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The Donaldsonville Historic District

This district contains the finest collection of buildings from the pre-Civil War era to 1933 to be found in any of the Mississippi River parishes above New Orleans.

Courthouse within the Donaldsonville Historic District
Photo: Louisiana Division of Historic Preservation



The Donaldsonville Historic District is located on the west bank of the Mississippi River and encompasses an area of about 50 blocks. The buildings, about 640 of them, date mainly from the period of 1865-1933 and include residences, commercial, and public buildings, five churches, and three cemeteries, of the Roman Catholic, Protestant, and Jewish faiths. The Donaldsonville Historic District is architecturally significant because it contains the finest collection of buildings from the pre-Civil War era to 1933 to be found in any of the Mississippi River parishes above New Orleans. Comparable to other Mississippi River towns in Louisiana, Donaldsonville contains a number of Queen Anne Revival residences and a number of Italiante commercial buildings
.

Photo: Louisiana Division of Historic Preservation

Donaldsonville is unique in that it retains a sizable complement of working class areas complete with housing including shotgun houses, cottages and bungalows, as well as neighborhood stores. Donaldsonville also possesses several neo-classical buildings and two fine Romanesque Revival office buildings. A Romanesque Revival Courthouse, the site of which was part of the 1807 plan for Donaldsonville, is located on Houmas Street. Moreover, the Lemann Store, located at 314 Mississippi Street, is probably the finest Italiante commercial building in any Mississippi River town north of New Orleans. With its cast-iron gallery, its three-story sprawling mass, and its rich ornamentation, the Lemnan Store, built in 1878, stands as a monument to architect James Freret, the first New Orleans architect to study at the Ecole des Beaux-Arts in Paris.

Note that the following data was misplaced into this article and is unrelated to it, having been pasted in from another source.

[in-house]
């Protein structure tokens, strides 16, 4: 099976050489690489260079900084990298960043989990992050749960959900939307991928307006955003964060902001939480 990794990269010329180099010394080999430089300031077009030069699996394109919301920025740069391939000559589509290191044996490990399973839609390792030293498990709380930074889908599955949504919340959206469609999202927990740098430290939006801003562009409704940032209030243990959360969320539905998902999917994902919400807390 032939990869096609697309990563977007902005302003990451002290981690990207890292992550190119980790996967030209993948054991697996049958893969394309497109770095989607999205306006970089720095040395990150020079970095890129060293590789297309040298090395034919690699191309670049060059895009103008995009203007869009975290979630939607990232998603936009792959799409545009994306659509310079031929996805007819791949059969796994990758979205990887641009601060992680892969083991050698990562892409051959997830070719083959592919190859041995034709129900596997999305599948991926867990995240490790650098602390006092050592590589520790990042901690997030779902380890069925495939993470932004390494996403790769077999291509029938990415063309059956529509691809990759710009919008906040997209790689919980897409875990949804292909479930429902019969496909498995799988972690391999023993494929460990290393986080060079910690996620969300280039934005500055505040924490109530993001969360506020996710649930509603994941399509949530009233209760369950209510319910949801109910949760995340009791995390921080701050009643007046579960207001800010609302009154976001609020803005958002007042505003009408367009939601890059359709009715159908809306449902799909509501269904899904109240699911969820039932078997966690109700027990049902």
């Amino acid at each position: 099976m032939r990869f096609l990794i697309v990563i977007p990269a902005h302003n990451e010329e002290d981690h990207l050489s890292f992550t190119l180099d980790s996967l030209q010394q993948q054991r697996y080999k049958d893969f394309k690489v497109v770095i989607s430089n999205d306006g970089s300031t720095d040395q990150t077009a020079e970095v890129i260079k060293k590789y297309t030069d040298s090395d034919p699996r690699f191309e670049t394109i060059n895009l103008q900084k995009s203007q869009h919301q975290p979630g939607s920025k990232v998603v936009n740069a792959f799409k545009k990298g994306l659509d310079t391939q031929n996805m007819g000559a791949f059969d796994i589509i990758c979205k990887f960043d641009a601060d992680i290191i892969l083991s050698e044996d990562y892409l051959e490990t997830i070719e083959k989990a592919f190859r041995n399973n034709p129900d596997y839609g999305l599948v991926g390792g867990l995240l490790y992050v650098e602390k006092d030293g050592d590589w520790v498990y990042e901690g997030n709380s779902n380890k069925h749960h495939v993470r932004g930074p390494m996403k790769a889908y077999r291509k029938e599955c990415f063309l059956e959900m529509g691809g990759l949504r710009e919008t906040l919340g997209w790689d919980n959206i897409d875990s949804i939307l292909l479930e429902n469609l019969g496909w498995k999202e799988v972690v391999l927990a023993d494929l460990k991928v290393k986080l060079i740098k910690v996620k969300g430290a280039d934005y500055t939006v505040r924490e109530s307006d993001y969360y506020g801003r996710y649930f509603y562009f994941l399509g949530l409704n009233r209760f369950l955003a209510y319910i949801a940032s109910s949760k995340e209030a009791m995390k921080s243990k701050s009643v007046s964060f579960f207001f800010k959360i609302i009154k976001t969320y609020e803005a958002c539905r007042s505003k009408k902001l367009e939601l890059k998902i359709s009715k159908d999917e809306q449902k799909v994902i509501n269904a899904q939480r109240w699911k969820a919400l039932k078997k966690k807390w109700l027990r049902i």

Photo: Louisiana Division of Historic Preservation

The development of Donaldsonville began in 1806 when William Donaldson hired Bartholemew Lafon to prepare a street plan. It included a number of grand public spaces: a semicircular park and drive along the Mississippi River (Crescent Park and Drive) and Louisiana Square, all of which are still extant. After the majority of the town was destroyed during the Civil War, the town's recovery came in the form of the New Orleans, Mobile and Chattanooga Railroad, which began regular service between Donaldsonville and New Orleans in 1871. Donaldsonville is one of only three Mississippi River towns in the state north of New Orleans, which go beyond the normal speculative grid plan. Donaldsonville's plan incorporates baroque features such as a semicircular park and an axial street leading to an open public square.

The Donaldsonville Historic District is bounded roughly by the waterway of Bayou LaFourche on the west, the Mississippi River levee to the northeast, Church St. on the east and by Marchand Dr. on the south, in Donaldsonville. From I-10, take exit 182 to the Sunshine Bridge and take Hwy. 3120 north to Donaldsonville. Residences are private and not open to the public, but many of the businesses, institutions, and government buildings welcome visitors. Visit the Donaldsonville Tourist Information Center at 714 Railroad Ave., open 8:30am to 5pm daily or call 225-473-4814 for further information